Last week on the First Sunday of Advent we were challenged by the thought that we have a choice in living the way it always used to be compared to what it might be in the future. Going up to the top of the mountain to stay far away from the change that is out there; or running headlong into a world we know nothing about, except that we are told, in order to go there, we must be prepared.
In reality, there is Advent joy in places like the past ,present and future. The question we find ourselves asking is how hard do I want to work to get there.
Jesus and Isaiah tell us to be prepared and that doesn’t always mean we are ready. This weekend we are called to be ready… the time for preparation is done. It is time to move on.
As a pilgrim people we hear Isaiah say “Don’t set out on the path alone. There is one who will be able to guide you.” Whenever we start out to accomplish something, we usually have some preparation. On this adventure we have a guide, who will walk the pilgrim way with us.
Nothing fancy, just a person like us. Sometimes, in Isaiah a person of no consequence turns out to be a most amazing character. From what is left over of a crumbling, faith-weary nation… there is at least one person willing to step forward to start down the road to change. That person is nothing but a “stump” like those we see all over our Moscow. When trees get old and tired and diseased, we hear the roar of that orange truck and machine eating up the branches of the tree just cut down.
Sure enough, in the spring we from that same tree, will see a shoot coming from the stump. If we let it grow it will be hard to cut down with the clippers. It is rising out of the stump to show… “I am not dead… you can’t stop me now.” It doesn’t look like a 100 year old tree… it has changed, it is something new.
Maybe it is no coincidence that John lived in the past and pointed to Jesus just like that shoot from the days of Isaiah. We need someone to say… It is okay for you to stay where you are, but with a little water, a baptism for change, you too can grow into a shoot that wants to live more than stay where you are.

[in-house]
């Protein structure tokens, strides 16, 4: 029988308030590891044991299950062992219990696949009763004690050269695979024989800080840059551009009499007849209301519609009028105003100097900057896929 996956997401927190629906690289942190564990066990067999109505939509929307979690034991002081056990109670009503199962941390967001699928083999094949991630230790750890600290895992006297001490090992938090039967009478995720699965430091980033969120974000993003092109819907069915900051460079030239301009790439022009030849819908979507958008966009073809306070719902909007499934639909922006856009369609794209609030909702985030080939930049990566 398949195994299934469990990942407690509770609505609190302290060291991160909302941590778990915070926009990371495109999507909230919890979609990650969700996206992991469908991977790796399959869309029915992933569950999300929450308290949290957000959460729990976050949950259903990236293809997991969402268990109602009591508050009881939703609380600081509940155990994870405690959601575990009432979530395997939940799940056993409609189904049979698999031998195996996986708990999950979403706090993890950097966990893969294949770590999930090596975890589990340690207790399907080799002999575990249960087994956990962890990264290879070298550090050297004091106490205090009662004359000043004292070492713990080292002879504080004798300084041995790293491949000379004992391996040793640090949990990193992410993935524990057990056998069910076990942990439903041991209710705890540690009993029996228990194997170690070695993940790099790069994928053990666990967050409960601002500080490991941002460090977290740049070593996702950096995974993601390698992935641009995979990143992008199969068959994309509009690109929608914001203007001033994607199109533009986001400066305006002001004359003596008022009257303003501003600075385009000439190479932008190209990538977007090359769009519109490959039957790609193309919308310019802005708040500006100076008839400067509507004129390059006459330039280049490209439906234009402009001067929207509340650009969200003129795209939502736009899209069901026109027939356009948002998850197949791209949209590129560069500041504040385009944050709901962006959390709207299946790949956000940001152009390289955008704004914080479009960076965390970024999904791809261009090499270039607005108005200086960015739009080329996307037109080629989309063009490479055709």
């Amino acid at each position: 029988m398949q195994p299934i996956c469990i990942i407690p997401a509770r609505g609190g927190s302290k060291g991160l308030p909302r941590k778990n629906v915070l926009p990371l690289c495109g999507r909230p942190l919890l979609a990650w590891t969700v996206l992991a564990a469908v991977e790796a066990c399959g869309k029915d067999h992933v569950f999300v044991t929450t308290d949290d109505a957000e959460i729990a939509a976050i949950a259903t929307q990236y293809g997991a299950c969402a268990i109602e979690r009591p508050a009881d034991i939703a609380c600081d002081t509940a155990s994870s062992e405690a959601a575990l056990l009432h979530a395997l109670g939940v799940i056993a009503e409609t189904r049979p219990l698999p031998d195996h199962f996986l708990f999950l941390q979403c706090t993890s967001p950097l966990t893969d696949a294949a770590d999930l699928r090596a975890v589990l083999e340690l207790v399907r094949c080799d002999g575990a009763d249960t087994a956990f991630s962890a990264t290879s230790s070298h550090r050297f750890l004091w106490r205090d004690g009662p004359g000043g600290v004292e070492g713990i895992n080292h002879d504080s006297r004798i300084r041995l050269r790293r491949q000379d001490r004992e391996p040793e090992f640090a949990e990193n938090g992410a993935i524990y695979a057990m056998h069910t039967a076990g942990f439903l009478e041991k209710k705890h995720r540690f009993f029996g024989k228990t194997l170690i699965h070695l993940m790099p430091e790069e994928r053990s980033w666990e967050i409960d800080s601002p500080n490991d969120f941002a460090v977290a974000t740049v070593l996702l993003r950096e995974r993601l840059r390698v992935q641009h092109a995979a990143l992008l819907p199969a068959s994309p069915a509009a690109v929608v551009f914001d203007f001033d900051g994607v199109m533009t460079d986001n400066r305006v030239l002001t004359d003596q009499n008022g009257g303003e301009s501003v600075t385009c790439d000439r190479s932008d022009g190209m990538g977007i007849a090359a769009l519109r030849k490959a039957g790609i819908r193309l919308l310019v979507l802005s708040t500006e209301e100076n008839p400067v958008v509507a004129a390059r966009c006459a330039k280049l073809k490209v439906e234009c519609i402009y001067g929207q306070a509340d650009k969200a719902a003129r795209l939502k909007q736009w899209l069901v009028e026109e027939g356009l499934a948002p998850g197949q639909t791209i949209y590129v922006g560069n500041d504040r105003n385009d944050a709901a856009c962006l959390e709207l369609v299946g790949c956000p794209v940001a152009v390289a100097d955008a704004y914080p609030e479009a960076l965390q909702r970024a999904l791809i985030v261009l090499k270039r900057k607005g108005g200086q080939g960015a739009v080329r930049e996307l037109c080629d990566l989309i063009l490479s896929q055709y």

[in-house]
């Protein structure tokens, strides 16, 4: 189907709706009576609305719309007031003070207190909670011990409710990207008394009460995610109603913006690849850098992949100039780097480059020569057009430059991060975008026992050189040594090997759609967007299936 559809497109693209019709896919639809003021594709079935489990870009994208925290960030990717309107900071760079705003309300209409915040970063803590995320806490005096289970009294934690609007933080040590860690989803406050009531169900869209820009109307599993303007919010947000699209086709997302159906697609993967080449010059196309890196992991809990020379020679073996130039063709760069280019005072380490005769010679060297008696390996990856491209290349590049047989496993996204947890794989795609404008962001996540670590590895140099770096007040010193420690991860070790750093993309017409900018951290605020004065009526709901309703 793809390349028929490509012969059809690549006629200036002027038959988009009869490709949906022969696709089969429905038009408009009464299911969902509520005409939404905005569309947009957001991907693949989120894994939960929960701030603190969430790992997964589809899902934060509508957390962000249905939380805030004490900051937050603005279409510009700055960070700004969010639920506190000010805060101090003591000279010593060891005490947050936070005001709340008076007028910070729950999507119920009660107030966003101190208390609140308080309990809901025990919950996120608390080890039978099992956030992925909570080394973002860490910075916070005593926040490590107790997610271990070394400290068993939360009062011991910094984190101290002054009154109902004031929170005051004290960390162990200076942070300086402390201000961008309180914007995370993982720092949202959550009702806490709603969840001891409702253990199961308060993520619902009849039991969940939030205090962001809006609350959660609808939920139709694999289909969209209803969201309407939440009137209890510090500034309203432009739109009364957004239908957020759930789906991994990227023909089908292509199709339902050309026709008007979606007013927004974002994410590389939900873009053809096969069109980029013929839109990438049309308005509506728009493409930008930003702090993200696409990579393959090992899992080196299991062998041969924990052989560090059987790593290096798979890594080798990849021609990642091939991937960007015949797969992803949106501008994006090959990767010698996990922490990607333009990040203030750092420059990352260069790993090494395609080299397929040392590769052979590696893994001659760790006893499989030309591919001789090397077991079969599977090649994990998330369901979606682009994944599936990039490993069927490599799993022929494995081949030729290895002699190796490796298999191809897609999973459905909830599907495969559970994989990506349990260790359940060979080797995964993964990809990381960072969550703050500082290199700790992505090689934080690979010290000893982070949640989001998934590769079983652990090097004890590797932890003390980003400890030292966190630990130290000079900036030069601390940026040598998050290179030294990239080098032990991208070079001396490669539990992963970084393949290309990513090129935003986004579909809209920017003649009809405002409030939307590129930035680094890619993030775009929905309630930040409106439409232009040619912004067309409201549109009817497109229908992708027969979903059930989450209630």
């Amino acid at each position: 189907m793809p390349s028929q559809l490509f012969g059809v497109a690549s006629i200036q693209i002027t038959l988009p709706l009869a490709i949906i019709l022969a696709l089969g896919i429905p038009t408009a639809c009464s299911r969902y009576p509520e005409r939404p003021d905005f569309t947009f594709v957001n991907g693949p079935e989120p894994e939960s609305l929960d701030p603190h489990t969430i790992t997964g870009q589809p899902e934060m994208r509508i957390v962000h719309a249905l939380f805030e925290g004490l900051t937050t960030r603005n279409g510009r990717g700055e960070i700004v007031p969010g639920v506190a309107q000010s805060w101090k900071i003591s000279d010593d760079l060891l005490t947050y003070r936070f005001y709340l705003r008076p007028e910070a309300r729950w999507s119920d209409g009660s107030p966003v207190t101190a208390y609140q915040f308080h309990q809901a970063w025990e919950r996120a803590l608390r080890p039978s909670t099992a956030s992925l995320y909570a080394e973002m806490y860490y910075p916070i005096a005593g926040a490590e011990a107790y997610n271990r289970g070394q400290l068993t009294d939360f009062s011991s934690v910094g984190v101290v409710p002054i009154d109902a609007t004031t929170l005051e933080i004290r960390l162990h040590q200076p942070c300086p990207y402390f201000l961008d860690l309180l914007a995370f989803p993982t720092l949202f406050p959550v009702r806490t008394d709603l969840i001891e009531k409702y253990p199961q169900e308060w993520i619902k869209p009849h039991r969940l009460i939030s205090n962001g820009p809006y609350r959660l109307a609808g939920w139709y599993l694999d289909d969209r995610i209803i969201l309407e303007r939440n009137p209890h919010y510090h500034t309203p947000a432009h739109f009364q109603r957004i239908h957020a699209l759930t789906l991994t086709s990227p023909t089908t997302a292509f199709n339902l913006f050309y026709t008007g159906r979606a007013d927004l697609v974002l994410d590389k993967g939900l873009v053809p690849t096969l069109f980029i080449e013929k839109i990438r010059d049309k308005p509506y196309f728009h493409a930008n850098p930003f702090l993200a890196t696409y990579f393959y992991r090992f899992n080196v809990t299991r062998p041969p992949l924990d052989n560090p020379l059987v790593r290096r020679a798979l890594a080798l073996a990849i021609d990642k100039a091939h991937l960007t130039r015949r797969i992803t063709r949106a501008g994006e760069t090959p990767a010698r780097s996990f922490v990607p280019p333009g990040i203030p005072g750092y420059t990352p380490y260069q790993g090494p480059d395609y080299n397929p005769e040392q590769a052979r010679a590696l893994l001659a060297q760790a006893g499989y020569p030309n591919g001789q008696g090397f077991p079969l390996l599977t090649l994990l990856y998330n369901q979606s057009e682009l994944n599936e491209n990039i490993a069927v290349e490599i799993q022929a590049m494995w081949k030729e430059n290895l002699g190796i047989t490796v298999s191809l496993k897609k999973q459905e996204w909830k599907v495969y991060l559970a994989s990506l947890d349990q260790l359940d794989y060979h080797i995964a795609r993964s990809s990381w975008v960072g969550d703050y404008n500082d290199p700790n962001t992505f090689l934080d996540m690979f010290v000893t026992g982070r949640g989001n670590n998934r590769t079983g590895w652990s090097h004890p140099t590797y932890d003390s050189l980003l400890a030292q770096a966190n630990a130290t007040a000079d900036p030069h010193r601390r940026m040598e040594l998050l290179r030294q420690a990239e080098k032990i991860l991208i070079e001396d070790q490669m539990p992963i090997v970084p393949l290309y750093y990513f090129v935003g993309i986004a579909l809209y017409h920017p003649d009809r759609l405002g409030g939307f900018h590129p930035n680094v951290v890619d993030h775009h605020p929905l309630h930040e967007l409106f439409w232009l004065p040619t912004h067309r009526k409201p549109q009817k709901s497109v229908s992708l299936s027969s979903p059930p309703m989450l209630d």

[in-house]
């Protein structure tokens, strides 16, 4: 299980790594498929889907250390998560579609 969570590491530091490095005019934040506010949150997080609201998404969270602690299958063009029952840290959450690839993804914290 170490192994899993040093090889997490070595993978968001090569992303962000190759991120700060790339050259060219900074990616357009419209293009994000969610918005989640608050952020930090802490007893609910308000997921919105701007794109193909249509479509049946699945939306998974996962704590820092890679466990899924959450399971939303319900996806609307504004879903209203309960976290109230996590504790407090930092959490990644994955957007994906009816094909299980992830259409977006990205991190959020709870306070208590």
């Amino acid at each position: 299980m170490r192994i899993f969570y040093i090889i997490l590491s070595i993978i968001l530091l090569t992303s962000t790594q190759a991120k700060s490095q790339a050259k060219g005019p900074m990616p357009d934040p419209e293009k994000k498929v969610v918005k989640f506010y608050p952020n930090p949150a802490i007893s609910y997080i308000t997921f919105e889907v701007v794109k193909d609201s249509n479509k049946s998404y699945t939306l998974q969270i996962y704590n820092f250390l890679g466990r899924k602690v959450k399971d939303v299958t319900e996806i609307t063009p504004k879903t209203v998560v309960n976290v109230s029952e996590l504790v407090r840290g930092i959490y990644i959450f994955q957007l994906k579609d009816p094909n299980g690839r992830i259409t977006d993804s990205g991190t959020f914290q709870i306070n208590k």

And that is the break between the old and the new. Jesus breaks the concept of time. John says “even now the axe lies at the root of the trees. Therefore every tree that does not bear good fruit will be cut down and thrown into the fire.” If I were those people, I would start looking for water in baptism instead of the fires of hell.
Something else came to replace the choice between water and fire, baptism or condemnation. Preparation was no longer an option. We need to be ready for a break… from the kingdoms here on earth to the Kingdom of Heaven.
The differences are startling: John lamented, Jesus rejoiced. John sang a funeral hymn, Jesus said alleluia verse. John refused to eat bread, just wild honey and locusts. Jesus broke his bread, his Body. John refused to drink wine. Jesus changed all the water to wine and gave us his Blood. John dressed in camel’s hair. The soldiers gambled for Jesus’ seamless garment. John shouted a warning. Jesus quietly invited.
They were so different they began to wonder about each other: John sent his disciples to see if Jesus might be the one. Jesus’ disciples went to John and were told by him: “I am not he. He must increase in his ministry. It is now time for me to decrease in mine.”
The great break had happened. No longer able to look back to the old tree and the small shoot, the followers of Jesus did not realize they would soon be looking at the new wood, the cross, with a new shoot, hung upon it. Something new had started—the Kingdom of God.
If we had not yet made the choice to go forward on our pilgrimage – our choice today, been made for us. The stories of old, handed on to us, no longer call us to be prepared. We are now ready. For with the old gone and the new ahead we are at last ready to understand John’s message, which leads to Jesus:
The wilderness is changing, the wasteland is blooming, and the glory of God is on the way.